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Chlorine (chemical symbol Cl) is a mineral and is considered a bulk element. The human body contains more than 50 mg chlorine per kg body weight. Chlorine belongs to a group of elements that easily combines with other elements. They are called halogens and are salt-forming. The other halogens are fluorine, bromine, iodine and astatine. In its usual elemental form chlorine is a green and poisonous gas with a disagreeable smell (dichlorine, chemical symbol Cl2). In nature chlorine is usually not found as a gas. Since it easily reacts with other elements it is found mostly as chloride, for example as salts. The origin of the term chlorine is the Greek word chlorós (green).

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Functions of chlorine


In the form of chloride ions or chlorides (chemical symbol Cl-) chlorine is the most common negatively charged ion (see also: anion) within the extracellular space of the human organism. Even though chloride ions would be more correct, it is mostly just called chloride. The negatively charged chloride ions form an important antipole for positively charged sodium ions in extracellular space.

Chloride therefore is of great importance for the membrane potential, the electrical potential difference across a cell's membrane. Chloride is furthermore one component of hydrochloric acid (chemical symbol HCl), which means of our gastric acid. Gastric acid is produced by parietal cells in the stomach. It acts as a disinfectant and kills germs contained in our food. It also lowers the pH level in the stomach which activates pepsinogen into pepsin, an endopeptidase. Pepsin is an enzyme necessary for the breakdown of proteins to enable their digestion.

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Sources of chloride in food

Chloride is usually found in combination with sodium ions (see also sodium) or potassium ions (see potassium). Main source for chloride is sodium chloride (chemical symbol NaCl), which is nothing but our normal table salt. In processed foods it is often found in large amounts.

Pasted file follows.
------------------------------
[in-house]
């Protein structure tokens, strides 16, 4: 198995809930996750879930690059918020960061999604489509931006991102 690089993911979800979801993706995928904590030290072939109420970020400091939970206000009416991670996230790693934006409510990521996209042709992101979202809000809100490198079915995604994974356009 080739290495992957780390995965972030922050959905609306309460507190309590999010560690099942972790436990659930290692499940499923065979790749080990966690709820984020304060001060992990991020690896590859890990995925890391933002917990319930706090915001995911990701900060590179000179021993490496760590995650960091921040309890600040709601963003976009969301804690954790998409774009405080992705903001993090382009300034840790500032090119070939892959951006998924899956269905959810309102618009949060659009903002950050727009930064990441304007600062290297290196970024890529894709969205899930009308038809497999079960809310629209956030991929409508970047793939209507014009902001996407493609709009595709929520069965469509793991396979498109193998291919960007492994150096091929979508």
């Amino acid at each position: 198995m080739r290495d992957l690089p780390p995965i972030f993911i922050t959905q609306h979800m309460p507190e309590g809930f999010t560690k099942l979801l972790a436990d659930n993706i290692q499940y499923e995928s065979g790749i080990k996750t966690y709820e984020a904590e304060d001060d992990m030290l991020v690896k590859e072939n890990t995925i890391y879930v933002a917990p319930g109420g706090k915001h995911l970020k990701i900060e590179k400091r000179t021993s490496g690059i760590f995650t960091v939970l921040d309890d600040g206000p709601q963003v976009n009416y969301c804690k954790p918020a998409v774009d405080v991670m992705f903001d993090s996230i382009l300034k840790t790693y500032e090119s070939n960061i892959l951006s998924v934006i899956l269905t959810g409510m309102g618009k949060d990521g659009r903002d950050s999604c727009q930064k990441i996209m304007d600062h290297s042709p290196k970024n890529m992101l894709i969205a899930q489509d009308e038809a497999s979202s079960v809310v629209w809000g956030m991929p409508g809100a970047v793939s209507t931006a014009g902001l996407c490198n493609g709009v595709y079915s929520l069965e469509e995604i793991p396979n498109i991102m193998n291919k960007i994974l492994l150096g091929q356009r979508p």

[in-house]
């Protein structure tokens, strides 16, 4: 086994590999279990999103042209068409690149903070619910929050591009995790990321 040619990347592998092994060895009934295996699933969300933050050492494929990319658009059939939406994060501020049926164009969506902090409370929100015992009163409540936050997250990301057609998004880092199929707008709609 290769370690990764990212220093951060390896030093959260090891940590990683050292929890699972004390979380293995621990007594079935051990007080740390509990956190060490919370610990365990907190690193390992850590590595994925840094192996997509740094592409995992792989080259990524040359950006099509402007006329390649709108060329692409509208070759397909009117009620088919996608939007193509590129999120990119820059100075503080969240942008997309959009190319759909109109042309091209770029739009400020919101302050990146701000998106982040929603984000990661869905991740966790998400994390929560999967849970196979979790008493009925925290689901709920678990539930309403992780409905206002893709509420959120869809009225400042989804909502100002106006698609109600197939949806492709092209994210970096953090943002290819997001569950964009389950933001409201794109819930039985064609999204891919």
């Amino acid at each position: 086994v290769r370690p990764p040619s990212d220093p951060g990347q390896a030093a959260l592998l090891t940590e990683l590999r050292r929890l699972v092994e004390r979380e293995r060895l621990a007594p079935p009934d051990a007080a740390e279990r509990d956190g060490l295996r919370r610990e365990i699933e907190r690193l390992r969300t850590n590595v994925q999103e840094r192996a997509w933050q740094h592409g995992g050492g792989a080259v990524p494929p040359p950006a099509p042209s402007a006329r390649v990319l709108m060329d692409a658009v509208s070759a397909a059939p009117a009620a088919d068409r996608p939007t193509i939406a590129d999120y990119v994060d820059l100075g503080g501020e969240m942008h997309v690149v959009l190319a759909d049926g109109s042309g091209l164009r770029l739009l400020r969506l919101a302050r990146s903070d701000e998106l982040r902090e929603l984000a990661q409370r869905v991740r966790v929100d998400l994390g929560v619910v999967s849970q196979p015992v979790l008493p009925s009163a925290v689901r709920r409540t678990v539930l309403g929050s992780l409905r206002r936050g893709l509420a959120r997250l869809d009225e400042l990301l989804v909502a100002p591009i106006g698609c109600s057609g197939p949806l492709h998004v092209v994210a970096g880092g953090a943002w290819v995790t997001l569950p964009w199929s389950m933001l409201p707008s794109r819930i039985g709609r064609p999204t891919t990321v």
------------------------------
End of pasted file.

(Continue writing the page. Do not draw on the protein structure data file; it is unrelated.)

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Chloride metabolism and resorption

The resorption of chloride is connected with the resorption of sodium. Chloride is absorbed completely by the human digestive system. The kidneys egest superfluous chloride.

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Chloride requirements and deficiencies

The daily requirement of chloride is estimated to be 1,5 g. The recommended intake is connected to the daily requirement of salt (5 g per day). Modern nutrition contains more than enough sodium chloride and potassium chloride. Chloride deficiencies are therefore of no concern to healthy humans. Hypochloremia or a deficiency in chloride is only to be expected after excessive sweating, vomiting or diarrhoea. Symptoms of a deficiency are not caused by the chloride deficiency itself but rather by compensation. Whenever the parietal cells of the stomach release chloride, they also release bicarbonate (chemical symbol HCI3-). When the body looses high amounts of chloride through vomiting or diarrhoea, the stomach starts to continually release new chloride and bicarbonate. Bicarbonate is slightly alkaline. The ph level of the blood rises slowly until it comes to alkalosis, an excess of bases in the blood.

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Elevations in the chloride level are called hyperchloremia. They are often connected to elevated sodium levels. Certain diseases of the kidneys may cause the acid levels of the blood to rise and to accumulate bicarbonate. As a consequence chloride levels rise, which leads to hyperchloremia.

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